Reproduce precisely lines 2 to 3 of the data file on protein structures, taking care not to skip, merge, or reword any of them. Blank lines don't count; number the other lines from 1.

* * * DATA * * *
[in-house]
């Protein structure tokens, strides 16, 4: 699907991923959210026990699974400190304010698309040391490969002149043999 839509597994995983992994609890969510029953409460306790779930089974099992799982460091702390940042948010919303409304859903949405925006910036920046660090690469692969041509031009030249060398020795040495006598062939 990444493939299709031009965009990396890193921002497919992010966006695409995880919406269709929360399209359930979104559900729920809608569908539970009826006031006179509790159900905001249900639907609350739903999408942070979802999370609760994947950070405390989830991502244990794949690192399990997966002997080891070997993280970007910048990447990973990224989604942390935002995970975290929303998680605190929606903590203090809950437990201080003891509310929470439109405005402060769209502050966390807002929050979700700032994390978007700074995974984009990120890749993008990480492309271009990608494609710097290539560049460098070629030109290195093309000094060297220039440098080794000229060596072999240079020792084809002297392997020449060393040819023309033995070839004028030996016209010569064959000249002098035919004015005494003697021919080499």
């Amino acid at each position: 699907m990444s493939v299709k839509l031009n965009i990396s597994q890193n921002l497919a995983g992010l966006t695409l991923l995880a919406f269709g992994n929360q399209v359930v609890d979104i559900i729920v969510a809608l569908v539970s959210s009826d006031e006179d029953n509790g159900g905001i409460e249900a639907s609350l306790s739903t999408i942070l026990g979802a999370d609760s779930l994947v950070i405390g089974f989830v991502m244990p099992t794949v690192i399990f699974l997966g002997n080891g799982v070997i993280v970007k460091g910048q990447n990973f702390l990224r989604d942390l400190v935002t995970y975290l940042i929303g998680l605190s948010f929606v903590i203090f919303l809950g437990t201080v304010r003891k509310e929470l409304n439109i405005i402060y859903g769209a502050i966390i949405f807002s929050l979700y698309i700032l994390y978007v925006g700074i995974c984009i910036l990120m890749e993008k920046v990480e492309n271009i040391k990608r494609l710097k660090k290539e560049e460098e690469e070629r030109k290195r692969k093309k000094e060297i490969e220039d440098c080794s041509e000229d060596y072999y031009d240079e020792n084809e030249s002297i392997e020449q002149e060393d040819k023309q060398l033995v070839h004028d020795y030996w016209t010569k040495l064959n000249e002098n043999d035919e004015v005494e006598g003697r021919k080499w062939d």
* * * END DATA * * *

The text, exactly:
């Protein structure tokens, strides 16, 4: 699907991923959210026990699974400190304010698309040391490969002149043999 839509597994995983992994609890969510029953409460306790779930089974099992799982460091702390940042948010919303409304859903949405925006910036920046660090690469692969041509031009030249060398020795040495006598062939 990444493939299709031009965009990396890193921002497919992010966006695409995880919406269709929360399209359930979104559900729920809608569908539970009826006031006179509790159900905001249900639907609350739903999408942070979802999370609760994947950070405390989830991502244990794949690192399990997966002997080891070997993280970007910048990447990973990224989604942390935002995970975290929303998680605190929606903590203090809950437990201080003891509310929470439109405005402060769209502050966390807002929050979700700032994390978007700074995974984009990120890749993008990480492309271009990608494609710097290539560049460098070629030109290195093309000094060297220039440098080794000229060596072999240079020792084809002297392997020449060393040819023309033995070839004028030996016209010569064959000249002098035919004015005494003697021919080499």
């Amino acid at each position: 699907m990444s493939v299709k839509l031009n965009i990396s597994q890193n921002l497919a995983g992010l966006t695409l991923l995880a919406f269709g992994n929360q399209v359930v609890d979104i559900i729920v969510a809608l569908v539970s959210s009826d006031e006179d029953n509790g159900g905001i409460e249900a639907s609350l306790s739903t999408i942070l026990g979802a999370d609760s779930l994947v950070i405390g089974f989830v991502m244990p099992t794949v690192i399990f699974l997966g002997n080891g799982v070997i993280v970007k460091g910048q990447n990973f702390l990224r989604d942390l400190v935002t995970y975290l940042i929303g998680l605190s948010f929606v903590i203090f919303l809950g437990t201080v304010r003891k509310e929470l409304n439109i405005i402060y859903g769209a502050i966390i949405f807002s929050l979700y698309i700032l994390y978007v925006g700074i995974c984009i910036l990120m890749e993008k920046v990480e492309n271009i040391k990608r494609l710097k660090k290539e560049e460098e690469e070629r030109k290195r692969k093309k000094e060297i490969e220039d440098c080794s041509e000229d060596y072999y031009d240079e020792n084809e030249s002297i392997e020449q002149e060393d040819k023309q060398l033995v070839h004028d020795y030996w016209t010569k040495l064959n000249e002098n043999d035919e004015v005494e006598g003697r021919k080499w062939d």